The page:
Recently someone asked me if I thought they should query their novel even though they know they're dying. Honestly, I didn’t know how to answer them. I couldn’t.
I wanted to say, “You’re not dead yet, you ninny! Go for it!" After all, writing is what they love and they, like so many of us woodland creatures, dream of receiving that offer of rep and being traditionally published. Plus, they have no interest in self-publishing.But…A rotten, practical side of me reared its ugly head and reminded me that publishing moves at a glacial pace and this person has been given a short, cruel timeline. And while IMHO people do not have and should not be given expiration dates, their question has forced me to wonder whether an agent would take on someone they knew wasn’t long for this world? Is dying something that should to be brought up in a query letter?
First, let's make sure everyone reading this understands the asker isn't the person dying.
If the person who asked this wants to query, and feels like querying will make what could be their last months or years here happier and more fulfilled then absolutely go for it.
But leave it out of the query. Of course it would give us mercantile minded agents pause. That's why you leave it out of the query.
What's important is that this writer, facing down what sounds like a very difficult diagnosis, do things that give them purpose and fulfillment.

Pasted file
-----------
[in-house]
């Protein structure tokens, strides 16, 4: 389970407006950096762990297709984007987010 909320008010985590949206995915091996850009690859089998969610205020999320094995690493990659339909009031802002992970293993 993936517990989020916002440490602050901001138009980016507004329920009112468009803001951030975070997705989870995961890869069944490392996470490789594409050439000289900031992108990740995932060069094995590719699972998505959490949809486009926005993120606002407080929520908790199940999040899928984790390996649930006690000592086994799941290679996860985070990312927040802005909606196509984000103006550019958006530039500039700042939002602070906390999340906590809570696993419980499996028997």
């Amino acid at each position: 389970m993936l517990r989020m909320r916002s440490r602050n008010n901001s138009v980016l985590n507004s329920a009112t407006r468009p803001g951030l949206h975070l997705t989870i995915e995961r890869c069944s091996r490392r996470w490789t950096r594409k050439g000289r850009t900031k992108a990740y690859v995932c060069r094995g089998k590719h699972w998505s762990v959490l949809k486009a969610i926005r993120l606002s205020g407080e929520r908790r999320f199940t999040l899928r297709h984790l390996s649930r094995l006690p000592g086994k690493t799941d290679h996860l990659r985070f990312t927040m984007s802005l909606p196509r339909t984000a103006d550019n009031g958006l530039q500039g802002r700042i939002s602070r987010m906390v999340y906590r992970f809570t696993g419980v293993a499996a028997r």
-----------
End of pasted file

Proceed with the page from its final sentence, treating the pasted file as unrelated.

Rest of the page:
I still mourn the loss of a writer named James Farmer. He had a terrific concept for a novel and we wrote back and forth over a couple of years working and revising his book. The last time I spoke to him he was in the cardiac ward for some surgery. The next email from his account was from his brother letting me know James had passed away.
His brother of course was keen to find out if there was anything to be done with the manuscript, and sadly there wasn't. Unlike brand name authors who pass on to the book store in the sky, publishing a writer who is a debut and dead is pretty much impossible.
I'm glad I didn't know James was going to die. I'm glad he had the opportunity to talk about his work, and work toward the goal, even if unrealized, of publication. I would not change a thing we did, other than work a LOT faster.
None of us are promised tomorrow.
Do what brings you joy.